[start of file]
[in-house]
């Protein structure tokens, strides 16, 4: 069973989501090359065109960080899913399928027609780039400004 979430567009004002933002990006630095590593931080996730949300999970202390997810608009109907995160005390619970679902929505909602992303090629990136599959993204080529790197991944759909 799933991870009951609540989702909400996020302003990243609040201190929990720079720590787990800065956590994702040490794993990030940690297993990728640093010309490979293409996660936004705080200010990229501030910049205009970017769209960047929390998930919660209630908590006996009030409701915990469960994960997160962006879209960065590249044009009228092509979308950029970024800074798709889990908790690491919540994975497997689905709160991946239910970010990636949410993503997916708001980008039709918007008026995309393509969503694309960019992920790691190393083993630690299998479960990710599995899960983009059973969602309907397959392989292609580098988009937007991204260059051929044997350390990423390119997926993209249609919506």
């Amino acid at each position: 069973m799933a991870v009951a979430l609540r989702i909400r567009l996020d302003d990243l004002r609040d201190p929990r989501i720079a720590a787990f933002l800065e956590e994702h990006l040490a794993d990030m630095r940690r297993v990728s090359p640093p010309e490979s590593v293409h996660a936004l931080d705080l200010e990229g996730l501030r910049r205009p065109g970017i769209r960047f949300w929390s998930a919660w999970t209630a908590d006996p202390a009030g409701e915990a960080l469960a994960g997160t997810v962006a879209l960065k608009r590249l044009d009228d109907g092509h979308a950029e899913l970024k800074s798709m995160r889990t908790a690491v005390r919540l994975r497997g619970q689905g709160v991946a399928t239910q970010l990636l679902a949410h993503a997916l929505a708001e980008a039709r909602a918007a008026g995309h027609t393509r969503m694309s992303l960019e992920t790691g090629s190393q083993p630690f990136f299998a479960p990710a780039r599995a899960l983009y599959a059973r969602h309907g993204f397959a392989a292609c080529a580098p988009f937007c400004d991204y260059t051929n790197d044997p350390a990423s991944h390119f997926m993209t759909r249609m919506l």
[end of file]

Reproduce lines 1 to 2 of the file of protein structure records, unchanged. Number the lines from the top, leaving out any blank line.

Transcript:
[in-house]
């Protein structure tokens, strides 16, 4: 069973989501090359065109960080899913399928027609780039400004 979430567009004002933002990006630095590593931080996730949300999970202390997810608009109907995160005390619970679902929505909602992303090629990136599959993204080529790197991944759909 799933991870009951609540989702909400996020302003990243609040201190929990720079720590787990800065956590994702040490794993990030940690297993990728640093010309490979293409996660936004705080200010990229501030910049205009970017769209960047929390998930919660209630908590006996009030409701915990469960994960997160962006879209960065590249044009009228092509979308950029970024800074798709889990908790690491919540994975497997689905709160991946239910970010990636949410993503997916708001980008039709918007008026995309393509969503694309960019992920790691190393083993630690299998479960990710599995899960983009059973969602309907397959392989292609580098988009937007991204260059051929044997350390990423390119997926993209249609919506």